The next major bubble could occur in 20 to 25 years and will be in technology that allows regular consumers to be more time-efficient in their lives. This will include tech that allows them to create, organize, search, reference, and make more valuable to them, any information, on any medium. Tech that will allow them to learn, read, and think faster without major surgery to the brain. Tech that will reduce faster time. As information grows exponentially, (demonstrated most recently by the amount of information available during the war in Iraq) it will become increasingly difficult for consumers to keep track of it cost effectively and time efficiently, however, this doesn't mean that they don't want to. Companies like SAP and TiVo that do this already are popular. The next level for QSR chains is speeding up transaction time, because fast food just isn't fast enough. RIM's Blackberry, or Motorola's two-way reduce the amount of time someone had to read and respond to email. All these concepts caught on because they are time-efficient. Think about high-speed traveling. As we've recommended before, that's what the airline industry should be focused on, rather than amenities. These technologies are obviously in different industries and in fact, time-efficiency is a concept, not a tangible thing exclusive to any industry. However, it fits with our analysis of overvalued markets (see MANAGEMENT section), and has the potential to affect everyone, not just consumers with specific needs.
I'm not suggesting time traveling, or high-speed living. I am suggesting personalized, mobile, voice-activated search engines, the size of key chains. I am suggesting a cash-less society. I am suggesting the conquering of gravity and friction by regular consumers. I am suggesting shorter time-frames for infections. Wrapped as time-efficient technologies, new and established companies will burst onto the market to create more time for us to use more of their products. This will cause industries such as marketing, food processing, and even banking to develop new and faster ways for us to do everything else, too. This won't create a society that is not able to "stop and smell the roses". But in fact, may create a society that learns to appreciate living more than being pinpong'd around by marketers.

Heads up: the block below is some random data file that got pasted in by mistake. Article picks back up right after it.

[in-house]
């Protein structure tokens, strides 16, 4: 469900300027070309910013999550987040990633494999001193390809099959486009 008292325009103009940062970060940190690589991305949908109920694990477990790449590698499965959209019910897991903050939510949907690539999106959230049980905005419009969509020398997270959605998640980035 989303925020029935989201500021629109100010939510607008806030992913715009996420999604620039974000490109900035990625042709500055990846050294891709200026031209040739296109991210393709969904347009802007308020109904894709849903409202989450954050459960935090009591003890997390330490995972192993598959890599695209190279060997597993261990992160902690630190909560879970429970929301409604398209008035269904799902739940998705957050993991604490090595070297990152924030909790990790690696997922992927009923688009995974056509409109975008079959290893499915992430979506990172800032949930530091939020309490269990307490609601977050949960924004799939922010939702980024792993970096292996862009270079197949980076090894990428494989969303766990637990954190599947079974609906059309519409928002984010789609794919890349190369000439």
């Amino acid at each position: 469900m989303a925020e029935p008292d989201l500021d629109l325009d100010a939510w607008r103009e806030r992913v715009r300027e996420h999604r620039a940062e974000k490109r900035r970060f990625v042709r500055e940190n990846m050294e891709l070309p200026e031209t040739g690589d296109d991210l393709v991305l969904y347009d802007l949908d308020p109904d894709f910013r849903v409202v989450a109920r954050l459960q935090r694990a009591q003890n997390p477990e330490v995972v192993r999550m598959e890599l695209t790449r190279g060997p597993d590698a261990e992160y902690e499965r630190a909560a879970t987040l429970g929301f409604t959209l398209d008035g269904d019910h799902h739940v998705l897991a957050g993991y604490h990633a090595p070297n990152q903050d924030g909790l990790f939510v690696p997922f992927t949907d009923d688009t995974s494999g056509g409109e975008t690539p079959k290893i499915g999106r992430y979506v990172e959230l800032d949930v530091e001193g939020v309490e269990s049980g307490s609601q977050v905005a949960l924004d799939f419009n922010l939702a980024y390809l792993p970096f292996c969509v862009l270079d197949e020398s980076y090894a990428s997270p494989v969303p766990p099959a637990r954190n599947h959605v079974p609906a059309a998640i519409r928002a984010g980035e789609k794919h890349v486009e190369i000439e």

NYU's Berkley Center for Entrepreneurial Studies Maximum Exposure Business Plan Competition 2003
Too often we get distracted by big corporate brand names and what they have to offer us, and don't spend enough time supporting the small business owner. In my recruiting experience, unless your name is IBM or some bank, it's hard to get qualified people interested. That's why last week's Business Plan Competition was so interesting. With a cornucopia of amazing ideas, the atmosphere was electric. Although visitors weren't allowed to sit through all 16 entrepreneurs' presentations (one of which I dedicated time to personally mentor), we were allowed to sit in on the presentations of the four finalists. As a graduate level event, the ideas were all well thought out with precise financial projections. The differentiator was, of course, whether or not it was an innovation in process. Although the second prize of $15,000 went to a new retail concept, the grand prize winner of $35,000 went to a pharma consultant startup that planned to function as a contract researcher, significantly reducing the cost of new drug discovery using an outsourcing process they developed. (Pfizer's CFO was a judge.)
The competition was hosted in two of NYU's many rooms within the STERN facilities, which although weren't comfortable, made networking pretty easy. Although I didn't intend to network, it turned out to be an extremely valuable opportunity. I've never really put much stock in alma maters, however, a very wise man that specializes in finding large gifts for the university said to me "never underestimate the power of being an alum network", since that will always open doors for you. Although nepotism reared its ugly head yet again, even I cannot deny that it's the way the world works.